Japan is crazy about separating garbage: "the 3Rs" (reduce, reuse, recycle) has been a national motto since the Kyoto Protocol was signed in 1997.
Student Hironori Motoki says: "I try not to throw away plastic toys. Plastic affects marine animals. I heard that other countries just throw plastic into the ocean and that it is eaten by sea animals. I think that is not good."
Kuroda adds: "Decent people do not throw garbage into the nature. If there is plastic waste at school, the students needs to take it home."
At Diderot High School in Paris's 19th arrondissement, the menu of the day is salad and couscous with meat or fish, served with cheese, and rounded off with ice cream or yogurt. Sounds tasty, but there is a lot of plastic waste. And no recycling bins. Students don't bring in their own lunch boxes.
David Wainer, 17, says: "I come from a green family and we've always recycled. The worst things at the canteen are the cheese wrapping and yogurt pots. It would be better to buy real cheese and cut blocks off it, but that's more complicated."
The students here seem willing to do more recycling, but no one knows how to. Chef Daniel Palmont says: "It is true, we have a lot of plastic wrapping in this canteen. Products arrive wrapped on platters and are also individually wrapped. I don't think pupils are aware of all the single-use plastic they consume. It is a generation problem but it's our role to inform them."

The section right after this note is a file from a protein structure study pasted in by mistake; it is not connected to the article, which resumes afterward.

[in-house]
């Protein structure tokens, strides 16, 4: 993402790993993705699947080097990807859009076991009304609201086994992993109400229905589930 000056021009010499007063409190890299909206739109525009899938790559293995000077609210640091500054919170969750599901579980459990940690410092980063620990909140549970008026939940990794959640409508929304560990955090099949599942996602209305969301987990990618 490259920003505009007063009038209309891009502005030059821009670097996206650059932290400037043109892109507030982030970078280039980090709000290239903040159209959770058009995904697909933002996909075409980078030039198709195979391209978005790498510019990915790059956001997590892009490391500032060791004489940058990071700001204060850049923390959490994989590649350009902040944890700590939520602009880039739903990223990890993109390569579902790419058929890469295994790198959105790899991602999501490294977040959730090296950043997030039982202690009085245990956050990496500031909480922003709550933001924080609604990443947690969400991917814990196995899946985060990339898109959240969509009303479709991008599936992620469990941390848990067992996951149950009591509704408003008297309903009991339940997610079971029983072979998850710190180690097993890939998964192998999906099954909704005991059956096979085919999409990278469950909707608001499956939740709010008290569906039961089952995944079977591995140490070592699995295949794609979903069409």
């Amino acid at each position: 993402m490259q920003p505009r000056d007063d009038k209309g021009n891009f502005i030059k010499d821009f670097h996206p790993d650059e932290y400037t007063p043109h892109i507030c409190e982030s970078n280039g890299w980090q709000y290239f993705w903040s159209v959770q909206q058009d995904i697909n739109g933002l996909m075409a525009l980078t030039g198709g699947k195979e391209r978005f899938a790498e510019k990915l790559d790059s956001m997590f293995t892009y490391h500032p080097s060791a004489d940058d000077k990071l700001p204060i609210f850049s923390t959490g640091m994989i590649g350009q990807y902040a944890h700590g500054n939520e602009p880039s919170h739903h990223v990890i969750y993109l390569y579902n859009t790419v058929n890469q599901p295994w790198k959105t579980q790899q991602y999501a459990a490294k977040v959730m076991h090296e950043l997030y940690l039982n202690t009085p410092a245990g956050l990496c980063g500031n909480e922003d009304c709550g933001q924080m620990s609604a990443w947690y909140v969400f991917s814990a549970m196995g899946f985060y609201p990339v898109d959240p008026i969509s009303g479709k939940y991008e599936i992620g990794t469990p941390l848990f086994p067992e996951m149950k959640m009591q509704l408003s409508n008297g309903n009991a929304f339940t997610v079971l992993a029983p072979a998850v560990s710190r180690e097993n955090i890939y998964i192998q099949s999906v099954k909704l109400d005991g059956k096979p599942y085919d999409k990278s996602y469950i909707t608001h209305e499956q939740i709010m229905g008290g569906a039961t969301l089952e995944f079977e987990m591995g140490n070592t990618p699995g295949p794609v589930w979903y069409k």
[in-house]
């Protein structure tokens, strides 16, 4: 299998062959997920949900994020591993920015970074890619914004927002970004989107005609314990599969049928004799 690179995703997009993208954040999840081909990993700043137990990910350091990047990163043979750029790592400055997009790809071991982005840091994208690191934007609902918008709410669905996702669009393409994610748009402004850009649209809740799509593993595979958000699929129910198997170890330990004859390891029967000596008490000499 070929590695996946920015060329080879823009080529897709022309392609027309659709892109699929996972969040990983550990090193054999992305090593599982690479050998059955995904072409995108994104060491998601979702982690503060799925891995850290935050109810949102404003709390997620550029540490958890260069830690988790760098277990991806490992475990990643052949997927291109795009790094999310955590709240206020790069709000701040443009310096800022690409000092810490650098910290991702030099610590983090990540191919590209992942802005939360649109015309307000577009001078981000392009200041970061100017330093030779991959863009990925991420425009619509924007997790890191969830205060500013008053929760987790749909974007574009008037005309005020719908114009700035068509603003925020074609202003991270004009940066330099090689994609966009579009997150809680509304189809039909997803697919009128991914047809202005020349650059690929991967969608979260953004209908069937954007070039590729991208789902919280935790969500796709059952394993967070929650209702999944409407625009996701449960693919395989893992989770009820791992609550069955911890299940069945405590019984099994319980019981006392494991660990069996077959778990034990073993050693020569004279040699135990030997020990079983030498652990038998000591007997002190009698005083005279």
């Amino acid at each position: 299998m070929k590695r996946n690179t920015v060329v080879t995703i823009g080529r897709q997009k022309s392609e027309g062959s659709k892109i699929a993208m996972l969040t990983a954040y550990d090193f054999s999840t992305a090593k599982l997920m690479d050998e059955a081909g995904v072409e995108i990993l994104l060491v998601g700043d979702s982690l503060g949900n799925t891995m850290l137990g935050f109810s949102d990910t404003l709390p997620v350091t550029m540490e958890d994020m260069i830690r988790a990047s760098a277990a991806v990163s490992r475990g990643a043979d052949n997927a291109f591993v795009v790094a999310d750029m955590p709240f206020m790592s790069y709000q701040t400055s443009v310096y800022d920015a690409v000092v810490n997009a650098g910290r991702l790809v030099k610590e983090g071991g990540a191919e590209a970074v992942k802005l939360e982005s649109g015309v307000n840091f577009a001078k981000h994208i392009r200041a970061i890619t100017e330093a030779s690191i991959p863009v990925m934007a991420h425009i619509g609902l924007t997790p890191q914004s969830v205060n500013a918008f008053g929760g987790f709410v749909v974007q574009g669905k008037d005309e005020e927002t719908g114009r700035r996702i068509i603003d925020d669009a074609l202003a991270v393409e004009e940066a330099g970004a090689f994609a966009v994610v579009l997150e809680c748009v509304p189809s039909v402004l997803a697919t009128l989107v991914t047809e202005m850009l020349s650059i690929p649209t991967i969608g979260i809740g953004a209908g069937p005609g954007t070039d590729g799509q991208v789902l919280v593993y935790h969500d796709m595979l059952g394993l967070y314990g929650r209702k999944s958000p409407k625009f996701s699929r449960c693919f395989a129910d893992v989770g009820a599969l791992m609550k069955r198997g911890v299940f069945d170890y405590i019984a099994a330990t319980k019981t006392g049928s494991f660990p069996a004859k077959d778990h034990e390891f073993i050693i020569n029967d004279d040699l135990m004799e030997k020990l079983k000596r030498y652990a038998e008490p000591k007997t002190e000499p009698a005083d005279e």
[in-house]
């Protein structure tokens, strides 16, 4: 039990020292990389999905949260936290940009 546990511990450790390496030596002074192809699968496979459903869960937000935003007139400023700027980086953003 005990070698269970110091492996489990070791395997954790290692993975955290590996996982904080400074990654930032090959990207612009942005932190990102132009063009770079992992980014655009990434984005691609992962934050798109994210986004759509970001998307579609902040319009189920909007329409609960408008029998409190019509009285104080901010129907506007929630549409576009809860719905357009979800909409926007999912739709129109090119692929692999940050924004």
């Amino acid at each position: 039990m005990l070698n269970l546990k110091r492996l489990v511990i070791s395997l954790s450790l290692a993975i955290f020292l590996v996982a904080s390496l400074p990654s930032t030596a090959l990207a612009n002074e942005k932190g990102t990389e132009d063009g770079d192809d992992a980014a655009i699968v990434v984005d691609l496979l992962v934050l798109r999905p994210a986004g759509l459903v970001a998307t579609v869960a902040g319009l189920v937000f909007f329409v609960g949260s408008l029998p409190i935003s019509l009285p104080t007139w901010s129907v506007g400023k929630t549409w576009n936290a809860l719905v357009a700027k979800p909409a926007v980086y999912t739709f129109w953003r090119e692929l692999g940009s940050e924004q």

Lucile Turut, 17, says: "I'd like to be able to change things when it comes to plastic consumption but it's difficult for our generation. We don't feel concerned enough."
Earlier this year, France pledged to recycle 100% of its plastics by 2025. There is a long way to go. Among the 28 EU countries, France currently ranks 25th in terms of plastic recycling, according to PlasticsEurope, which represents plastic manufacturers across the continent.
It's 11.30am, and the bell is going off. That can only mean one thing: after a long morning session, it's lunchtime.
Aunty Ayo School doesn't offer hot meals, so the children bring food from home. Yam and beans, jollof rice with tomato stew, bun with fried egg, and instant noodles. Lunch boxes are mostly plastic containers and styrofoam boxes.
As we entered the school there was a heap of uncollected trash full of polyethylene terephthalate (PET) bottles, nylon sachets and styrofoam. I ask one of the students how she feels about plastic, and she shrugs: "Wetin concern me" -- meaning: "It's doesn't worry me."
Plastic is convenient for her since she doesn't have to carry a lunchbox home. A truck will come and take it to the dumpsite.
Mr Chukwuemeka, a teacher here, says the school is strict on littering. Plastics and their effect on the environment, however, has not been discussed.
A megacity of 21 million people and growing, Lagos generates at least 4.7 million tonnes of solid waste each year -- little of which is recycled. It's common to see overflowing bins and drains that are clogged with plastic and nylon.
But with an estimated 86 million people in Nigeria living in extreme poverty in 2013, according to the World Bank, most people here struggle to put three square meals on the table. In that context, the environment isn't a priority.
Hong Kong, China